Anxiety as Humidity
Over the past week, I've been doing some teaching about anxiety and anxiety, panic attacks, and phobias. As I was teaching on Monday, I thought of a metaphor to explain some of the things I think about anxiety.
I was in the middle of a lecture when this metaphor/idea came to me out of nowhere. I was unsure of it, but I went with it, and the class responded well. Later that day, I tried it in a different class covering the same content, and it went well again.
I'm going to share it here.
Humidity is the amount of ambient water vapor in the air. If there is too much little humidity in the air, the air is dry, and if there is too much, then the air is saturated.
The level of humidity has effects on our bodies.
There is always some level of ambient anxiety in our bodies—too little anxiety results in being bored. Too much anxiety is like being outside on a hot, humid day; it becomes oppressive and overwhelming.
The level of anxiety in our bodies effects us in significant ways.
When there is too much anxiety in our bodies, one of the things that can happen is a panic attack.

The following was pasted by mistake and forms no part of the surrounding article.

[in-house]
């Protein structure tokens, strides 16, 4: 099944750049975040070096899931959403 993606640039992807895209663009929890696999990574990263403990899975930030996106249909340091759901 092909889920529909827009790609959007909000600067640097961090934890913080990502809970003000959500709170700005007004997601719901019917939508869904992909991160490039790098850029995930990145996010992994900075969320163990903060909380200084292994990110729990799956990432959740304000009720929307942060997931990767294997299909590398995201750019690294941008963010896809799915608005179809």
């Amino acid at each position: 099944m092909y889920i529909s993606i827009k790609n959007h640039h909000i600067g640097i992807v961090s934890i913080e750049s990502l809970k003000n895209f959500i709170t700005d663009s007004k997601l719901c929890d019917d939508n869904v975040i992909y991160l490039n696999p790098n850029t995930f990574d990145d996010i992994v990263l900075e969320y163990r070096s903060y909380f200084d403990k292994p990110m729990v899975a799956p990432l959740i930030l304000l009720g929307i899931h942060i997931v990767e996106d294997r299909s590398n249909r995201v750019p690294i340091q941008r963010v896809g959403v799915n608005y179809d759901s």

Sticking with the anxiety as humidity metaphor: A panic attack is something that pulls the water vapor out of the air and gets it to condense into the experience of a panic attack.
The effect is the overall level of widely dispersed ambient anxiety goes down as the anxiety stops being vapor and condenses onto the panic attack that the person needs to deal with right this red hot second.
In this sense, a panic attack is a solution to the problem of too much free-floating anxiety.
Another way to say this: A panic attack takes a person who is anxious about everything and provides them with a specific thing to be anxious about. All the other general stuff that a person might be anxious about fades away because the acute consed/concentrated anxiety in the panic attack demands immediate attention.
That is all I got for the time being. I might come back to this later and work it out more.
I also posted this short thought on anxiety yesterday.